It's a GST more or Lees

John Howard has been threatening and promising it for so long it has finally happened. Australian voters are facing the political reality of a double disillusion.

This is not a knee-jerk reaction to the abysmal performance of Australia's highly paid politicians.

Talkback radio has been allowed to set the political agenda for so long voters have become disillusioned with the back-stabbing, sniping, mud slinging and dummy spitting now passing for political debate.

Australian politicians, using their hand crafted 30 second sound bites to maintain the right to supplement their meagre wage by investing in outside business interests, have added to this chronic depression. Voters now realise politicians have no interest in politics at all.

The Australian Democrats attempted to fill a political vacuum by promising to "keep the bastards honest". Cheryl Kernot has since vanished into Labor's ample bosom while the Liberal Party have sprinkled Meg Lees and her merry band of tree-hugging Senators onto the fairy bread of the GST.

Australians are suffering the lingering effects of the depression we had to have. A depression generating billions of dollars for multinational pharmaceutical companies.

Help, however is at hand from an unlikely source.

Richard Ackland, host of Media Watch, a weekly television program dedicated to exposing bad grammar in journalism, ensuring local community newsletters their 15 minutes of shame, has uncovered the real reason.

Researching for an upcoming episode, about television news readers and an unscrupulous Sydney hair transplant surgeon, Media Watch uncovered documents revealing John Laws has been paid to say nice things about Banks.

Knowing this would titillate ABC viewers Media Watch decided to run the story.

Records obtained by Media Watch, under the Freedom of Information act, reveal that pharmaceutical, tobacco and alcohol companies have secretly been paying Australian politicians millions of dollars to depress voters. This practice has been going on, unreported, for years.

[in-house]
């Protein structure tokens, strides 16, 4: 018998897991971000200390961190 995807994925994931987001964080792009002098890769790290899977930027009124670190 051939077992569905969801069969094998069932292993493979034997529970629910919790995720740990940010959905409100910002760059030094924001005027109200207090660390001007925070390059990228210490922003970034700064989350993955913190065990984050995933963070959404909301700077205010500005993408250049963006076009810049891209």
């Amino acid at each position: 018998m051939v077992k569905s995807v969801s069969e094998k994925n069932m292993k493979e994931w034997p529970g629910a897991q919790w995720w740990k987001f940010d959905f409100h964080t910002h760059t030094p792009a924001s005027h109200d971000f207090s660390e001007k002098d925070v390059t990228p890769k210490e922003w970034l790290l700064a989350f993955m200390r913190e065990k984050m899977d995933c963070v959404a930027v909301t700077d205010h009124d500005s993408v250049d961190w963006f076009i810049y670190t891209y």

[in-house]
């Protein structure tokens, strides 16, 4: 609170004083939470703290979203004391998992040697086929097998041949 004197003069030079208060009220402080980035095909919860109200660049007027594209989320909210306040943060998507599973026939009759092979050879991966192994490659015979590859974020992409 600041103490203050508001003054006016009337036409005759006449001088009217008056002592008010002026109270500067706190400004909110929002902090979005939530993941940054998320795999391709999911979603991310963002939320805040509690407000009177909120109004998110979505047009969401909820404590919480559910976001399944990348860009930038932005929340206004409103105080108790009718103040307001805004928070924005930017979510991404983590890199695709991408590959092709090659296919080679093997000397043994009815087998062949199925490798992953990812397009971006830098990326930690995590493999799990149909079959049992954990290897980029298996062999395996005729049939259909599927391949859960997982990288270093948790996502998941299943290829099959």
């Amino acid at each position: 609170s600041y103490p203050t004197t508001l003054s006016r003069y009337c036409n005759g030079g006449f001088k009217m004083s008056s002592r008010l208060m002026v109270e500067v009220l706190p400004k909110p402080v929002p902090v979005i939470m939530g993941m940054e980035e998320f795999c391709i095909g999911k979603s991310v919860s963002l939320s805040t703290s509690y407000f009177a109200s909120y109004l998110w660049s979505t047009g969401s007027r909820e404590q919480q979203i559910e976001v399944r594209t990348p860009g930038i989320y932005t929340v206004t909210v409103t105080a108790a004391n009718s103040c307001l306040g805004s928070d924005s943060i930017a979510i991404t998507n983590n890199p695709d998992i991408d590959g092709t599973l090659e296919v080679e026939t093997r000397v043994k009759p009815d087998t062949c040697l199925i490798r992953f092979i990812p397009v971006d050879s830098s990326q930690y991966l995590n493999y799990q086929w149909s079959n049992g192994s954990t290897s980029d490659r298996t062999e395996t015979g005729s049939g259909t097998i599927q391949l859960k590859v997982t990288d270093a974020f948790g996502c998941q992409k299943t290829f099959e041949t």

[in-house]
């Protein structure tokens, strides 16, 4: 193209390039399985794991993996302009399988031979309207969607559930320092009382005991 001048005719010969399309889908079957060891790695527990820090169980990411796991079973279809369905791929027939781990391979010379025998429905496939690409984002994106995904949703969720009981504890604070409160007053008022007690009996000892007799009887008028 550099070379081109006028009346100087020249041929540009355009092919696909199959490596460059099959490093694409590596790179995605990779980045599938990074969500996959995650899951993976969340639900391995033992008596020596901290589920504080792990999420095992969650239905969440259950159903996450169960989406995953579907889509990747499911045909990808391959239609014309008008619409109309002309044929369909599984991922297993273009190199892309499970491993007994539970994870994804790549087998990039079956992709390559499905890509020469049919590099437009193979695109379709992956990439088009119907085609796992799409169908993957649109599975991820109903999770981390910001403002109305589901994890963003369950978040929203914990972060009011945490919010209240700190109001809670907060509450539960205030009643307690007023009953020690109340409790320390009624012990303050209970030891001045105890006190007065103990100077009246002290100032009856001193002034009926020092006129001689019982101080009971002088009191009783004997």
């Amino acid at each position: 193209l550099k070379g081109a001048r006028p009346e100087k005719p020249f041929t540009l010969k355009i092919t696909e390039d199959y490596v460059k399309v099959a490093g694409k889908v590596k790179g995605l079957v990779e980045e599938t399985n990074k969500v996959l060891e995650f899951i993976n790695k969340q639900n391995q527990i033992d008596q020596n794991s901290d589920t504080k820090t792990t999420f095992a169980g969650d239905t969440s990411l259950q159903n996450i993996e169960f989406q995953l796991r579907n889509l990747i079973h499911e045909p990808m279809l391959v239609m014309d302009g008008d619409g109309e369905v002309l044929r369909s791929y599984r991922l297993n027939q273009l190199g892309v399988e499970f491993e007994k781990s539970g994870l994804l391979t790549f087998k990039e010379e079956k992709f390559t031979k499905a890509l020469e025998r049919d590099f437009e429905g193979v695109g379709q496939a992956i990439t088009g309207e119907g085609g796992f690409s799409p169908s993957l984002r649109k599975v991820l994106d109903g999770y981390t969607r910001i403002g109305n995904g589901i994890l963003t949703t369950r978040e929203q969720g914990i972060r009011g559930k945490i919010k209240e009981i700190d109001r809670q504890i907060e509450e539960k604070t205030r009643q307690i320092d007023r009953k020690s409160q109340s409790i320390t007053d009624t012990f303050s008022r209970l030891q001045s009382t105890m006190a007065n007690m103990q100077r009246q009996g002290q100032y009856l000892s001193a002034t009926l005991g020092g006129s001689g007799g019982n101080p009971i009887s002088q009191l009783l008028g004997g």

"It is no secret unhappy people smoke and drink more," said Richard Ackland. "Australian politicians, are paid by drug companies to foster a climate of industrial unrest and political uncertainty".

"Documents which we have obtained show the GST is just another ploy to create economic unease. Pharmaceutical companies have paid millions to the Liberal Party and the Democrats to pass legislation designed to boost sales of Prozac around the country".

Many individual politicians are also receiving money. Peter Reith, for instance, has received millions of dollars for the tension he created with his waterfront dispute.

This was not even his own policy. Media Watch will reveal that the whole waterfront industrial reform campaign was instigated and overseen by a junior copywriter employed by an advertising agency working for the alcohol industry.

Market research showed that unemployed people drank more. In order to boost alcohol consumption they approached the Government with the proposal.

Treasurer Peter Costello, is also being paid a retainer by the Australian Brewers Association. Researchers noticed that every time Australians saw him smirking across television screens alcohol sales went through the roof.

Meg Lees, who organised a GST deal with the government received a handsome commission from the makers of Prozac for the excellent job she did. In one week of hastily conceived GST discussions, this former school mistress did more to boost the sales of anti-depressant drugs then the recent Kosovo crisis.

The Australian Democrats are also receiving funding from coffee companies, who are thrilled at the amount of latte drinking the Democrats have encouraged in cafes around Australia.

Richard Ackland admits he has now opened up a can of worms. The Government is threatening to cut ABC funding unless they drop the program.

Media Watch are determined to cash in on their new found fame. "We haven't even looked at how the gambling industry is influencing government policy," said Richard Ackland.

No politician wanted to be interviewed. Government Ministers are under strict orders not to reveal anything to the press.

Victorian Premier Jeff Kennett, however, refused to be muzzled. "We are not bound by any code of ethics," he said. "We are not journalists. We are entertainers, I am confident that Australians well see this for what it is. A shabby attempt by the press to hound politicians, and a further indication of the blatant, political bias of the ABC".

Australian voters still reeling from the shock of realising no one will "keep the bastards honest", now have to deal with the fact that no one can keep the bastards out of power!

Well known Australian entrepreneur, Dick Smith, was enraged to learn Australians are spending so much money buying overseas drugs. He has vowed to market a totally Australian owned version of Prozac. It will be called ProAnzac.